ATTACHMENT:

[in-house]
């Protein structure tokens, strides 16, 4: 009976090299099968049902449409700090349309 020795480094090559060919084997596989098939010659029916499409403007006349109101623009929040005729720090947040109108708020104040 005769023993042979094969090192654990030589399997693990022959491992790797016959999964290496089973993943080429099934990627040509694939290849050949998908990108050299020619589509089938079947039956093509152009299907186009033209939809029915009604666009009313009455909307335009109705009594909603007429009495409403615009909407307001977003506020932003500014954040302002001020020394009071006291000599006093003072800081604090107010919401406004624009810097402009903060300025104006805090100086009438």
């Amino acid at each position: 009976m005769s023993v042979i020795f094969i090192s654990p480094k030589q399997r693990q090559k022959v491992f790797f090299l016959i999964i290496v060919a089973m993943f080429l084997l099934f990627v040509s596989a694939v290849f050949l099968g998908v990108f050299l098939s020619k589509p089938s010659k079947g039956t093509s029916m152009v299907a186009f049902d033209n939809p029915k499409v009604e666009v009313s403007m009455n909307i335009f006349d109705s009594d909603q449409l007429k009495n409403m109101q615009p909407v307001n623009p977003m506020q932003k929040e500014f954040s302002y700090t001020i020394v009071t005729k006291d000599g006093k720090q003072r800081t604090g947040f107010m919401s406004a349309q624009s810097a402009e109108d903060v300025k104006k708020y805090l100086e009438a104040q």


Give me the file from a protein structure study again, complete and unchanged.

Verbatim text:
[in-house]
């Protein structure tokens, strides 16, 4: 009976090299099968049902449409700090349309 020795480094090559060919084997596989098939010659029916499409403007006349109101623009929040005729720090947040109108708020104040 005769023993042979094969090192654990030589399997693990022959491992790797016959999964290496089973993943080429099934990627040509694939290849050949998908990108050299020619589509089938079947039956093509152009299907186009033209939809029915009604666009009313009455909307335009109705009594909603007429009495409403615009909407307001977003506020932003500014954040302002001020020394009071006291000599006093003072800081604090107010919401406004624009810097402009903060300025104006805090100086009438």
């Amino acid at each position: 009976m005769s023993v042979i020795f094969i090192s654990p480094k030589q399997r693990q090559k022959v491992f790797f090299l016959i999964i290496v060919a089973m993943f080429l084997l099934f990627v040509s596989a694939v290849f050949l099968g998908v990108f050299l098939s020619k589509p089938s010659k079947g039956t093509s029916m152009v299907a186009f049902d033209n939809p029915k499409v009604e666009v009313s403007m009455n909307i335009f006349d109705s009594d909603q449409l007429k009495n409403m109101q615009p909407v307001n623009p977003m506020q932003k929040e500014f954040s302002y700090t001020i020394v009071t005729k006291d000599g006093k720090q003072r800081t604090g947040f107010m919401s406004a349309q624009s810097a402009e109108d903060v300025k104006k708020y805090l100086e009438a104040q």